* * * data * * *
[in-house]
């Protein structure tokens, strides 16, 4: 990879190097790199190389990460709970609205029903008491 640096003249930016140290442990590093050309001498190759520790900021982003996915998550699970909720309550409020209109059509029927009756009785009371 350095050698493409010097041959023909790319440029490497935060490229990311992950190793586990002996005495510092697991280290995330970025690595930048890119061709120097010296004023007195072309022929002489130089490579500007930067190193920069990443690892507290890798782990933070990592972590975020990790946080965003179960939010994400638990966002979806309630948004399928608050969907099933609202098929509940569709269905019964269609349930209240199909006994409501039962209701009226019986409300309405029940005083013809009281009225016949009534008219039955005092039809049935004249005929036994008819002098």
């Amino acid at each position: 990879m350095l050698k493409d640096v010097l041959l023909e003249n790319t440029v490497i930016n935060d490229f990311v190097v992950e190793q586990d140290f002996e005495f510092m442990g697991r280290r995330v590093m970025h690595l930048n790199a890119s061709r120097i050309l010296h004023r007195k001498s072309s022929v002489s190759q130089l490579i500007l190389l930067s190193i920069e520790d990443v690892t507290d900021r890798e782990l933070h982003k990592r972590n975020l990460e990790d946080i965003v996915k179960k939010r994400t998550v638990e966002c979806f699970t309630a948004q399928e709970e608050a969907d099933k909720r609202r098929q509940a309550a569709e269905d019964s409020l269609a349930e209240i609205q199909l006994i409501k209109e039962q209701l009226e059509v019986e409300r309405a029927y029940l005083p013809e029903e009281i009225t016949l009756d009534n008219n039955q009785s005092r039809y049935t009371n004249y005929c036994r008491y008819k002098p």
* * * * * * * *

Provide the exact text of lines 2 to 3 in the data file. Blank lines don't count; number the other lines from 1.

């Protein structure tokens, strides 16, 4: 990879190097790199190389990460709970609205029903008491 640096003249930016140290442990590093050309001498190759520790900021982003996915998550699970909720309550409020209109059509029927009756009785009371 350095050698493409010097041959023909790319440029490497935060490229990311992950190793586990002996005495510092697991280290995330970025690595930048890119061709120097010296004023007195072309022929002489130089490579500007930067190193920069990443690892507290890798782990933070990592972590975020990790946080965003179960939010994400638990966002979806309630948004399928608050969907099933609202098929509940569709269905019964269609349930209240199909006994409501039962209701009226019986409300309405029940005083013809009281009225016949009534008219039955005092039809049935004249005929036994008819002098």
């Amino acid at each position: 990879m350095l050698k493409d640096v010097l041959l023909e003249n790319t440029v490497i930016n935060d490229f990311v190097v992950e190793q586990d140290f002996e005495f510092m442990g697991r280290r995330v590093m970025h690595l930048n790199a890119s061709r120097i050309l010296h004023r007195k001498s072309s022929v002489s190759q130089l490579i500007l190389l930067s190193i920069e520790d990443v690892t507290d900021r890798e782990l933070h982003k990592r972590n975020l990460e990790d946080i965003v996915k179960k939010r994400t998550v638990e966002c979806f699970t309630a948004q399928e709970e608050a969907d099933k909720r609202r098929q509940a309550a569709e269905d019964s409020l269609a349930e209240i609205q199909l006994i409501k209109e039962q209701l009226e059509v019986e409300r309405a029927y029940l005083p013809e029903e009281i009225t016949l009756d009534n008219n039955q009785s005092r039809y049935t009371n004249y005929c036994r008491y008819k002098p």